The U.S. Environmental Protection Agency is criticizing Monsanto for its handling of cases of damage to corn crops by rootworm.
A Minnesota ethanol company pleaded guilty and will pay more than $750,000 in fines and penalties to settle state and federal pollution violations.
Seven small town Minnesota post offices are scheduled to close for good today and tomorrow, the latest setback for towns which have seen a steady exit of community institutions over the years.
Fallout from the collapse of MF Global is spreading worldwide, including to grain elevators and commodity traders in Minnesota, who have had funds frozen that the grain traders say they need to stay in business.
Some Minnesota grain elevators have found themselves dragged by the bankruptcy of MF Global. The two are linked by grain futures contracts.
Minnesota farmers saw this year's weather problems reflected in the U.S. Department of Agriculture reduced harvest estimate.
Minnesota Public Radio's Mark Steil reports on the news in southwestern Minnesota. One of the stories he's been following is a new report out this morning from the U.S. Agriculture Department. It's the agency's latest estimate of the size of the harvest. And he has news about a town where no one, apparently, wants to run for office. He checked in with Morning Edition host Cathy Wurzer.
Much of Minnesota has gone from too wet to too dry, as spring floods have given way to fall drought. The quick turn to dry conditions this summer helped and hurt farmers.
Home values continue to fall in Minnesota, but the value of farmland has rapidly grown, spurred by very profitable grain prices. Now, vigorous debate abounds over whether agricultural land is another real estate bubble waiting to be burst.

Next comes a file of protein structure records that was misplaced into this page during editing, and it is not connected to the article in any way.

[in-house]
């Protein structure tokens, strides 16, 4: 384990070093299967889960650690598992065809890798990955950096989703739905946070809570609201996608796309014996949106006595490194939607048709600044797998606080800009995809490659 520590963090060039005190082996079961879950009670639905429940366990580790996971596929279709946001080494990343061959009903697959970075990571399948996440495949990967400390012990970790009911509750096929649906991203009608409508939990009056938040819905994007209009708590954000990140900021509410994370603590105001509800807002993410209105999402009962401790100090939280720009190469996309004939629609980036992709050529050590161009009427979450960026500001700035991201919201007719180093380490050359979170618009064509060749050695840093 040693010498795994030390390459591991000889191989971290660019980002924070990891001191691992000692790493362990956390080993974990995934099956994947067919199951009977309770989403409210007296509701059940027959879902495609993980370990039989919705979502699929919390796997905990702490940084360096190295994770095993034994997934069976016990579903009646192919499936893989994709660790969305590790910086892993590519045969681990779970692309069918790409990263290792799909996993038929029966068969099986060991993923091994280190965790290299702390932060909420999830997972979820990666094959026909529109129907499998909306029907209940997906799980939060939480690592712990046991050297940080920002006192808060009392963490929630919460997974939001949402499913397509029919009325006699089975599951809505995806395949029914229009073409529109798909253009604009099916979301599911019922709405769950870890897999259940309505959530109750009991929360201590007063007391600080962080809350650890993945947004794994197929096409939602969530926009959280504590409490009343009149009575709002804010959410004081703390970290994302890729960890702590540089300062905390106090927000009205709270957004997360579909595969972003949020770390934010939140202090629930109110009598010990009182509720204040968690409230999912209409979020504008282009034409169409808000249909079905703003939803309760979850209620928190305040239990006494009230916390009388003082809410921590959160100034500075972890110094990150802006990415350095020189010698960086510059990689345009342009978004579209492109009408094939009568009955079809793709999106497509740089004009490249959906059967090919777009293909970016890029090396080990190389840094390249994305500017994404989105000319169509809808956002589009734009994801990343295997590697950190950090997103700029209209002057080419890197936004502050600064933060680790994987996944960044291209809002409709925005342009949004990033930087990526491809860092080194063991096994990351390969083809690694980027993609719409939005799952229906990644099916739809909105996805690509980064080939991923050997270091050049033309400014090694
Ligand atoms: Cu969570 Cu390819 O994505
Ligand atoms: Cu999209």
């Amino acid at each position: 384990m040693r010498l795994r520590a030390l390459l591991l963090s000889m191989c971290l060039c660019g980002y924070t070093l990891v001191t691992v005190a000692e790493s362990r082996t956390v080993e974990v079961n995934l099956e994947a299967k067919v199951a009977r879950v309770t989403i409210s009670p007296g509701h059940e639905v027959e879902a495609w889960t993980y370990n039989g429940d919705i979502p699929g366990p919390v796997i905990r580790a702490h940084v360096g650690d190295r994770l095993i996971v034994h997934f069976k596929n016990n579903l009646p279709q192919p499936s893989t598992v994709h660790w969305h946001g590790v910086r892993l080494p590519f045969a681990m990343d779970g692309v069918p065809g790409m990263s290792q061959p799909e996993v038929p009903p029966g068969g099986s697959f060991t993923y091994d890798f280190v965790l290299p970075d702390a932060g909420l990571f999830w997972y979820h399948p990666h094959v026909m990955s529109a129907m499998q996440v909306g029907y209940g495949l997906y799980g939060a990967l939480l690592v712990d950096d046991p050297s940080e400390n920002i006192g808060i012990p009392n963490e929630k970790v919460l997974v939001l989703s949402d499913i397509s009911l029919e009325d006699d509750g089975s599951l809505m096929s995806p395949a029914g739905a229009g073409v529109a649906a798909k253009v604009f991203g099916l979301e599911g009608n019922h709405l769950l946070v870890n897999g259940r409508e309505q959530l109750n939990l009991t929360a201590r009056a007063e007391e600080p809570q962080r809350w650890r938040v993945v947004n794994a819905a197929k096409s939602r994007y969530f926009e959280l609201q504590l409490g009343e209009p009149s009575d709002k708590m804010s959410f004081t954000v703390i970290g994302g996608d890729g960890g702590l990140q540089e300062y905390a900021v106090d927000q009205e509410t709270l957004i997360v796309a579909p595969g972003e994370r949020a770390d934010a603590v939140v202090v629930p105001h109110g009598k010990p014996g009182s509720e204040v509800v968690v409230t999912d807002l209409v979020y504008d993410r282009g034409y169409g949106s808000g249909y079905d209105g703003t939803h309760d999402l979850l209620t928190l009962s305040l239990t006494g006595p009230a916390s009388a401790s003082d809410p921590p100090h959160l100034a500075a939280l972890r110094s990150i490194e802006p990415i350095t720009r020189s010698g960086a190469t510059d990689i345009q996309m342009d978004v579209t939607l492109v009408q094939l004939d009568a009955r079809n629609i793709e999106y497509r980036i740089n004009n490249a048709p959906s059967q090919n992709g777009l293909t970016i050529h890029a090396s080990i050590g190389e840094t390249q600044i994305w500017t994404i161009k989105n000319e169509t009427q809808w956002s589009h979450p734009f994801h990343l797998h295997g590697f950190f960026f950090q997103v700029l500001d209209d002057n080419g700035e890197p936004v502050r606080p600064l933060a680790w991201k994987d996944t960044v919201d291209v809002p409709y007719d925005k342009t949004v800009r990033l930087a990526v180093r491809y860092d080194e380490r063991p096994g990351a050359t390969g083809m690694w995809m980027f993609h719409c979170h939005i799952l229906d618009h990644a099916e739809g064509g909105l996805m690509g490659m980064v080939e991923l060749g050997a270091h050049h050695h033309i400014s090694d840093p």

The industry is not as strong as it was a few years ago, and no one knows if organic sales will return to the double-digit growth of the pre-recession years.
The U.S. Department of Agriculture's latest harvest estimate for Minnesota shows the September frost may not have caused as much damage as first feared.
Cargill, the Minnesota-based food processor, is still dealing with a recent outbreak of salmonella contamination in some of its ground turkey products. The company's response to the contamination is getting high marks, and could change the way the meat processing industry operates.
The U.S. Department of Agriculture has certified that Minnesota has no bovine tuberculosis anywhere in the state.
A drop in milk exports could mean troubled times ahead for dairy farmers, and Minnesota Rep. Collin Peterson says they need new protection against market instability.
A farmer in southwestern Minnesota faces charges that he destroyed more than 1,000 federally protected pelican nests last spring, on land he rents near the town of Minnesota Lake.